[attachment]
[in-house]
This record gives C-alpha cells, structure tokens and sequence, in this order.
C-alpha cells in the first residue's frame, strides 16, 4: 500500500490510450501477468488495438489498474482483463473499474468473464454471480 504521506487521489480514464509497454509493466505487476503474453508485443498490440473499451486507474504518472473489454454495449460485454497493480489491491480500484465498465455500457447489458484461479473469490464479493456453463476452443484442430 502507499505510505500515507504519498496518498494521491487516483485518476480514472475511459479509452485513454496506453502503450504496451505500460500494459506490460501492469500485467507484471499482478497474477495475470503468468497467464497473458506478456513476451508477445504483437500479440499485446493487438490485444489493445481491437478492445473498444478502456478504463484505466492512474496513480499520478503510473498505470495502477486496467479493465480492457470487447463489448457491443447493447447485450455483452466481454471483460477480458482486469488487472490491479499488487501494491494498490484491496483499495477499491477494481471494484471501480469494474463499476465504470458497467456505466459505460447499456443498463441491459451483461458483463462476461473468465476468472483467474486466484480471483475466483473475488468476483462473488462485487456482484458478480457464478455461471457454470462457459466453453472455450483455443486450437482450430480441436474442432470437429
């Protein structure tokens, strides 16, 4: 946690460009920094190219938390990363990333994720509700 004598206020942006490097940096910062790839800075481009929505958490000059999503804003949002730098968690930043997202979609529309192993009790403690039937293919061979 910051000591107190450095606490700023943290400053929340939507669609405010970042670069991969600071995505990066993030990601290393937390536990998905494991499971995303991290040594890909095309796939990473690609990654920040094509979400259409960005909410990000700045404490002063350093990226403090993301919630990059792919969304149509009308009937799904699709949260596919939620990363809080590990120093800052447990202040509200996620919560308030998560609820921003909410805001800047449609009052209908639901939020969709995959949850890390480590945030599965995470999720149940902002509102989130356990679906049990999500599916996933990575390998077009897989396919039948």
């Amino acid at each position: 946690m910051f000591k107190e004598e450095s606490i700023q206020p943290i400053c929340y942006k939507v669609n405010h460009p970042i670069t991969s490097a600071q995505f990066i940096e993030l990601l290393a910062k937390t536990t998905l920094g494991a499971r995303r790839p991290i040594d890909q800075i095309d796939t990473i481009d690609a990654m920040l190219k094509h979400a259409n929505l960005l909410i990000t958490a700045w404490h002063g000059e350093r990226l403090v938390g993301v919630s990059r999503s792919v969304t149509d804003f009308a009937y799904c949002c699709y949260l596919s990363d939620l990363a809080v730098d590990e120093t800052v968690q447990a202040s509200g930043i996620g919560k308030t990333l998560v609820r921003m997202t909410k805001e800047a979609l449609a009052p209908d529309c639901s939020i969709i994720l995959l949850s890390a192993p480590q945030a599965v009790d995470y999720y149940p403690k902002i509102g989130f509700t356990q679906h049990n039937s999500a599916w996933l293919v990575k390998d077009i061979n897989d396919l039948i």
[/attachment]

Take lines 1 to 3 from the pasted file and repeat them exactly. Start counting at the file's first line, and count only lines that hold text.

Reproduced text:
[in-house]
This record gives C-alpha cells, structure tokens and sequence, in this order.
C-alpha cells in the first residue's frame, strides 16, 4: 500500500490510450501477468488495438489498474482483463473499474468473464454471480 504521506487521489480514464509497454509493466505487476503474453508485443498490440473499451486507474504518472473489454454495449460485454497493480489491491480500484465498465455500457447489458484461479473469490464479493456453463476452443484442430 502507499505510505500515507504519498496518498494521491487516483485518476480514472475511459479509452485513454496506453502503450504496451505500460500494459506490460501492469500485467507484471499482478497474477495475470503468468497467464497473458506478456513476451508477445504483437500479440499485446493487438490485444489493445481491437478492445473498444478502456478504463484505466492512474496513480499520478503510473498505470495502477486496467479493465480492457470487447463489448457491443447493447447485450455483452466481454471483460477480458482486469488487472490491479499488487501494491494498490484491496483499495477499491477494481471494484471501480469494474463499476465504470458497467456505466459505460447499456443498463441491459451483461458483463462476461473468465476468472483467474486466484480471483475466483473475488468476483462473488462485487456482484458478480457464478455461471457454470462457459466453453472455450483455443486450437482450430480441436474442432470437429